"I think I pitched on it the 22nd day, in a game," Welsh said.

"And that was 50 years ago. Technology has advanced," Jocketty joked.

Jocketty downplayed worries over Latos' status. The Reds will certainly need his contribution to contend in the National League Central again.

"Is it unfortunate? Yeah, but it's not something that we are overly concerned about," Jocketty said. "I didn't want to start the camp off with an injury before we got started. Sometimes, it happens."

Broxton's rehab moves to Reds camp

GOODYEAR, Ariz. -- Reds reliever Jonathan Broxton, who had surgery to repair a torn muscle in his right forearm in August, reported no arm issues after an offseason of rehab.

"I'm throwing three days a week now," Broxton said on Friday, the first day of Reds Spring Training. "That's the only hold-back that's part of the throwing program I'm on. Everything is fine and should be ready to rock and roll. No pain and no setbacks. Everything has been good."

Broxton is throwing at distances of 105 feet and could increase to 120 feet next week.

"Hopefully by the end of the month, I'm [throwing] off of the mound," Broxton said.

It still remains to be seen if Broxton would be available in the bullpen on Opening Day.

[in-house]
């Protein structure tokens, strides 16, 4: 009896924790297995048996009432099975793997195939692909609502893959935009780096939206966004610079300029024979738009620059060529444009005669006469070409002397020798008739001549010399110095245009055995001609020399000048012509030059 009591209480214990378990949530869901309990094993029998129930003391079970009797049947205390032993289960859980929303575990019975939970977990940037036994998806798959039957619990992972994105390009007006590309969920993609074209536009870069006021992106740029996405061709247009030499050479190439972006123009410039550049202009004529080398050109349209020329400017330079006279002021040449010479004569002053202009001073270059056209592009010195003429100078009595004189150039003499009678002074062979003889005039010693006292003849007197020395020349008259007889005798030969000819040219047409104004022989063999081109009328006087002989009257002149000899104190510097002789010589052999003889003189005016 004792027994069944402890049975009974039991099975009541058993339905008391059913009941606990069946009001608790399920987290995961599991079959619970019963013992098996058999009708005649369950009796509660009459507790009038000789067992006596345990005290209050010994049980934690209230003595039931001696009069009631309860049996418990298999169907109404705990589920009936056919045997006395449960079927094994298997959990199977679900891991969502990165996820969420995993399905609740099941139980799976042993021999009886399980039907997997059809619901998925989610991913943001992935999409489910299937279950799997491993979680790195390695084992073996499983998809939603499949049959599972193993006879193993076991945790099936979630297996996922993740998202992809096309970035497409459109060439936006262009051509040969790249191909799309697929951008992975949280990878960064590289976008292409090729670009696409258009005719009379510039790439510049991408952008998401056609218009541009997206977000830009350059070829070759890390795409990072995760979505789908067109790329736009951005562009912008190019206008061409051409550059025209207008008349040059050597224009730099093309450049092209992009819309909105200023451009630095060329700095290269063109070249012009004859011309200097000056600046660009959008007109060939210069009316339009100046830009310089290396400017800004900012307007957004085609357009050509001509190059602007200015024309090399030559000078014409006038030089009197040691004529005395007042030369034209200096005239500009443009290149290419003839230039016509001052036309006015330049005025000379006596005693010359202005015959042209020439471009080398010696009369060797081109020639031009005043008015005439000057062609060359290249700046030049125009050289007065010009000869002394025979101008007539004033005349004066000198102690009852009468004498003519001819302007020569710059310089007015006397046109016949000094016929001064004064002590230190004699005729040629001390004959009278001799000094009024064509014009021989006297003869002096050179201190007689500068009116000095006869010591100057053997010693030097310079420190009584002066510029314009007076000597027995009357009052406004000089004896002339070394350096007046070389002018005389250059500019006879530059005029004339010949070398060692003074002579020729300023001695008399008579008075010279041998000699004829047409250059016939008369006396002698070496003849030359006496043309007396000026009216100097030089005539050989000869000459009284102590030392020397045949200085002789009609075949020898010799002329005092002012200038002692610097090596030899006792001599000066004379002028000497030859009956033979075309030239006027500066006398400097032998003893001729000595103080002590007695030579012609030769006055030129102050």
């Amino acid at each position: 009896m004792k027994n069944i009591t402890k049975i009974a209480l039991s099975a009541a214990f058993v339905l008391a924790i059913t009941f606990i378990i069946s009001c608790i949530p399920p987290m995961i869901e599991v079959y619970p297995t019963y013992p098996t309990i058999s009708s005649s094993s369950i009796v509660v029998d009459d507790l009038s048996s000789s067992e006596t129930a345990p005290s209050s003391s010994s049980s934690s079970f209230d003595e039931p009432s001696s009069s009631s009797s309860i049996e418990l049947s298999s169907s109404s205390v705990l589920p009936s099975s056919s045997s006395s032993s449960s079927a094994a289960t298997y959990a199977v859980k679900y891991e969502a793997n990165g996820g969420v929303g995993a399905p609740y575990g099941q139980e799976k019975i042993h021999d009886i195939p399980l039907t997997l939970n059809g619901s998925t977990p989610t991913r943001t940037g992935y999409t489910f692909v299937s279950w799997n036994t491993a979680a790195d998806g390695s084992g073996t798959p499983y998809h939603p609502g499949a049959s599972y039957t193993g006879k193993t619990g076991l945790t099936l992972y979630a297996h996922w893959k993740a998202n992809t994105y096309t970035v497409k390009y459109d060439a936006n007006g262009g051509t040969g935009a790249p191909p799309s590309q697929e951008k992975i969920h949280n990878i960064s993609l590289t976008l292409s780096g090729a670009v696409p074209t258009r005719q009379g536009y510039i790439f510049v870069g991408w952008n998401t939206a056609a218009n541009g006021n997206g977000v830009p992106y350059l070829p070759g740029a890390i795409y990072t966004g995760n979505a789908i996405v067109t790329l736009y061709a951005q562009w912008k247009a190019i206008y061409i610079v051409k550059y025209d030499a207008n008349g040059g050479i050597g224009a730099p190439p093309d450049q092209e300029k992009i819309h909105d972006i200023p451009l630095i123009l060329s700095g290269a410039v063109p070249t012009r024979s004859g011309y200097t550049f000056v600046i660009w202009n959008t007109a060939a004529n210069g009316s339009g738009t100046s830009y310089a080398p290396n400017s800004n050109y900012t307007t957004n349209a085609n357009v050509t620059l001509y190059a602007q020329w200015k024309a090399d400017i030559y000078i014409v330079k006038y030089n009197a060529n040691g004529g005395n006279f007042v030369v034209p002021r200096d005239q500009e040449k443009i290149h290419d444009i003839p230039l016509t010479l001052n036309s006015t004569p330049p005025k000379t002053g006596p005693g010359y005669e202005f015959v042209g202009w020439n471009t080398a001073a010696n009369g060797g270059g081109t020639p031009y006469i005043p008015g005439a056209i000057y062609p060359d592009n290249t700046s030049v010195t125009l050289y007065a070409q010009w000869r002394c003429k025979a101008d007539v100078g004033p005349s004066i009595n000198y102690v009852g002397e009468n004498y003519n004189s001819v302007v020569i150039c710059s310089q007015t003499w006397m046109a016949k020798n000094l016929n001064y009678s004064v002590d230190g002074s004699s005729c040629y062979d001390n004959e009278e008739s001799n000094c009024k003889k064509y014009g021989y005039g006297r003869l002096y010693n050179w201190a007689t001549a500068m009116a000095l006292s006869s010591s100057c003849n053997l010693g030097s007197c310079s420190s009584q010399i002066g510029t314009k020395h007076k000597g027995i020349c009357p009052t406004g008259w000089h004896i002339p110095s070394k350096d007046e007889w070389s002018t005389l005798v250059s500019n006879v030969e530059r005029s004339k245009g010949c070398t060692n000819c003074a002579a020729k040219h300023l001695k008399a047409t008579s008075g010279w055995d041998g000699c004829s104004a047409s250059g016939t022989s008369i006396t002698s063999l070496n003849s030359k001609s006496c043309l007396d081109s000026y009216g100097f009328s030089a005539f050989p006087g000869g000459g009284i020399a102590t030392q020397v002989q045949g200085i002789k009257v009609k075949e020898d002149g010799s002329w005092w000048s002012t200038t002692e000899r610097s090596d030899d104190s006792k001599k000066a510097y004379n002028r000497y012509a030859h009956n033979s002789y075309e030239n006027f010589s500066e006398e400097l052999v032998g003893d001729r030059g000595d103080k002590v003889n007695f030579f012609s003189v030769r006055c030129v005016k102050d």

"Either way, when he comes back, he'll be ready to go," manager Bryan Price said.

Broxton had family on his mind as well on Friday. His hometown of Waynesboro, Ga., was hit hard by an ice storm this week. His wife and three kids, including a 5-month-old baby, have been without power in their home. Although a generator is in the process of being installed, everyone has been sleeping near the fireplace to keep warm. Broxton showed some of the storm's damage to trees and power lines on his property.

"My Dad said it's the worst he's seen in 60 years," said Broxton, who hoped that his family could fly to Arizona on Saturday.

Marshall taking steps to keep shoulder healthy

GOODYEAR, Ariz. -- Shoulder tendinitis put Reds left-handed reliever Sean Marshall on the disabled list last season from May 24-Sept. 16. In mid-July, he was almost ready to return when he had a setback. Overall, that limited Marshall to 16 appearances for the season.

Marshall worked in the offseason to make sure the injury didn't repeat itself this season.

"I'm at full go," Marshall said on Friday as Reds camp opened. "I had a nice offseason. I did a lot of stuff to keep the shoulder strong and stable. So far, I've thrown off the mound twice. I've been building my arm strength up in January. I'm feeling good. I'll throw in the bullpen with the guys [Saturday]."

Marshall is behind schedule, compared to past Spring Trainings, but that is by design.

"I think last year, I had five or six bullpens before I got here, just because I wanted to feel fresh and strong," Marshall said. "I'll take it a little slower this year in Spring Training and peak at the right time, instead of a week and a half before camp ends and injure yourself."

Mark Sheldon is a reporter for MLB.com. Read his blog, Mark My Word, and follow him on Twitter @m_sheldon. This story was not subject to the approval of Major League Baseball or its clubs.